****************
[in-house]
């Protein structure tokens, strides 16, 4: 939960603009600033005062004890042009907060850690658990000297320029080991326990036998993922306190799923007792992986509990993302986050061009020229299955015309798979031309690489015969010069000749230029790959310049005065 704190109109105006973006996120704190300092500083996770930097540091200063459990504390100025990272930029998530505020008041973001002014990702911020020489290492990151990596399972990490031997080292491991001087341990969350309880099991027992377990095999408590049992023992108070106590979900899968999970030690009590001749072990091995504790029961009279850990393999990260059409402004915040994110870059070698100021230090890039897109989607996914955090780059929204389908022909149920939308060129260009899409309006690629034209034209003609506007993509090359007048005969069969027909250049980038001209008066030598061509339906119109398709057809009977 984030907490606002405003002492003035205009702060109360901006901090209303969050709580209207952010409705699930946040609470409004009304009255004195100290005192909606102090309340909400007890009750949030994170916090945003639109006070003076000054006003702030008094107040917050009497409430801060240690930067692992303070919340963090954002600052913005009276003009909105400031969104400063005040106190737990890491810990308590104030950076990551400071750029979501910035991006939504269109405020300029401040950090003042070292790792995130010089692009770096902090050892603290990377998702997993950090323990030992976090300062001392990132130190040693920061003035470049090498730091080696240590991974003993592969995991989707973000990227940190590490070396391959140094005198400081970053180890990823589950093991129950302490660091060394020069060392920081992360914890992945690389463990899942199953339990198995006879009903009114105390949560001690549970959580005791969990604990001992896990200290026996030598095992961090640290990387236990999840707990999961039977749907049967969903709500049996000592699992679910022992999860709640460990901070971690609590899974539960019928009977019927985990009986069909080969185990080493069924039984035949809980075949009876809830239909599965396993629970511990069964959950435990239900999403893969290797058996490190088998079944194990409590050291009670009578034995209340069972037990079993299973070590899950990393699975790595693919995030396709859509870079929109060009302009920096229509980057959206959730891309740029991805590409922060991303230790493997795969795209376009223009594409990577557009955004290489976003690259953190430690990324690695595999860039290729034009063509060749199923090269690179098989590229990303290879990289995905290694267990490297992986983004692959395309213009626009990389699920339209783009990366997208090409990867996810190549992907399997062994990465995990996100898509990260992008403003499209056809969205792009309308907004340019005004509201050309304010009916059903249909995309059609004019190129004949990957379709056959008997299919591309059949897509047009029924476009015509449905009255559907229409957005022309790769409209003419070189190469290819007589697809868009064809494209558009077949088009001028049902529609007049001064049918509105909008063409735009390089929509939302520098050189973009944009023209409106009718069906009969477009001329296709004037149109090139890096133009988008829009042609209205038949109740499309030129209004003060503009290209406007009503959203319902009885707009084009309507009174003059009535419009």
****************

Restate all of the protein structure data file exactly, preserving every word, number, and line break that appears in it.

[in-house]
């Protein structure tokens, strides 16, 4: 939960603009600033005062004890042009907060850690658990000297320029080991326990036998993922306190799923007792992986509990993302986050061009020229299955015309798979031309690489015969010069000749230029790959310049005065 704190109109105006973006996120704190300092500083996770930097540091200063459990504390100025990272930029998530505020008041973001002014990702911020020489290492990151990596399972990490031997080292491991001087341990969350309880099991027992377990095999408590049992023992108070106590979900899968999970030690009590001749072990091995504790029961009279850990393999990260059409402004915040994110870059070698100021230090890039897109989607996914955090780059929204389908022909149920939308060129260009899409309006690629034209034209003609506007993509090359007048005969069969027909250049980038001209008066030598061509339906119109398709057809009977 984030907490606002405003002492003035205009702060109360901006901090209303969050709580209207952010409705699930946040609470409004009304009255004195100290005192909606102090309340909400007890009750949030994170916090945003639109006070003076000054006003702030008094107040917050009497409430801060240690930067692992303070919340963090954002600052913005009276003009909105400031969104400063005040106190737990890491810990308590104030950076990551400071750029979501910035991006939504269109405020300029401040950090003042070292790792995130010089692009770096902090050892603290990377998702997993950090323990030992976090300062001392990132130190040693920061003035470049090498730091080696240590991974003993592969995991989707973000990227940190590490070396391959140094005198400081970053180890990823589950093991129950302490660091060394020069060392920081992360914890992945690389463990899942199953339990198995006879009903009114105390949560001690549970959580005791969990604990001992896990200290026996030598095992961090640290990387236990999840707990999961039977749907049967969903709500049996000592699992679910022992999860709640460990901070971690609590899974539960019928009977019927985990009986069909080969185990080493069924039984035949809980075949009876809830239909599965396993629970511990069964959950435990239900999403893969290797058996490190088998079944194990409590050291009670009578034995209340069972037990079993299973070590899950990393699975790595693919995030396709859509870079929109060009302009920096229509980057959206959730891309740029991805590409922060991303230790493997795969795209376009223009594409990577557009955004290489976003690259953190430690990324690695595999860039290729034009063509060749199923090269690179098989590229990303290879990289995905290694267990490297992986983004692959395309213009626009990389699920339209783009990366997208090409990867996810190549992907399997062994990465995990996100898509990260992008403003499209056809969205792009309308907004340019005004509201050309304010009916059903249909995309059609004019190129004949990957379709056959008997299919591309059949897509047009029924476009015509449905009255559907229409957005022309790769409209003419070189190469290819007589697809868009064809494209558009077949088009001028049902529609007049001064049918509105909008063409735009390089929509939302520098050189973009944009023209409106009718069906009969477009001329296709004037149109090139890096133009988008829009042609209205038949109740499309030129209004003060503009290209406007009503959203319902009885707009084009309507009174003059009535419009």